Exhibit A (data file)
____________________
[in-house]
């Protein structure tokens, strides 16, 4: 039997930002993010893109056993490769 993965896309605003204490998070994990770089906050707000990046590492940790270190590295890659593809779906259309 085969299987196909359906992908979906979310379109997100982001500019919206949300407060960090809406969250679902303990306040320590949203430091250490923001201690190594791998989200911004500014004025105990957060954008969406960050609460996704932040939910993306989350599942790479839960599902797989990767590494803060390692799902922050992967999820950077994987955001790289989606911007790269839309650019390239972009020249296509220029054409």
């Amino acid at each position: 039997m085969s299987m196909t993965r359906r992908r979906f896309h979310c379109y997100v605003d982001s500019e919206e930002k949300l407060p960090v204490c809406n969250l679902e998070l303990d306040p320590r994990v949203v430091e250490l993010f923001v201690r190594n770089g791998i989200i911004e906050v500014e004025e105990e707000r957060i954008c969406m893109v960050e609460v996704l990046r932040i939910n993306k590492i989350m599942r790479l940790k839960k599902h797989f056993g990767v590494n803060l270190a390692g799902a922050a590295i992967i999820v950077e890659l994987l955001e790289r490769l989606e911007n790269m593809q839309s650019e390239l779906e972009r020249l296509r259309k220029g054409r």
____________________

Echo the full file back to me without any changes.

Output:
[in-house]
């Protein structure tokens, strides 16, 4: 039997930002993010893109056993490769 993965896309605003204490998070994990770089906050707000990046590492940790270190590295890659593809779906259309 085969299987196909359906992908979906979310379109997100982001500019919206949300407060960090809406969250679902303990306040320590949203430091250490923001201690190594791998989200911004500014004025105990957060954008969406960050609460996704932040939910993306989350599942790479839960599902797989990767590494803060390692799902922050992967999820950077994987955001790289989606911007790269839309650019390239972009020249296509220029054409």
């Amino acid at each position: 039997m085969s299987m196909t993965r359906r992908r979906f896309h979310c379109y997100v605003d982001s500019e919206e930002k949300l407060p960090v204490c809406n969250l679902e998070l303990d306040p320590r994990v949203v430091e250490l993010f923001v201690r190594n770089g791998i989200i911004e906050v500014e004025e105990e707000r957060i954008c969406m893109v960050e609460v996704l990046r932040i939910n993306k590492i989350m599942r790479l940790k839960k599902h797989f056993g990767v590494n803060l270190a390692g799902a922050a590295i992967i999820v950077e890659l994987l955001e790289r490769l989606e911007n790269m593809q839309s650019e390239l779906e972009r020249l296509r259309k220029g054409r």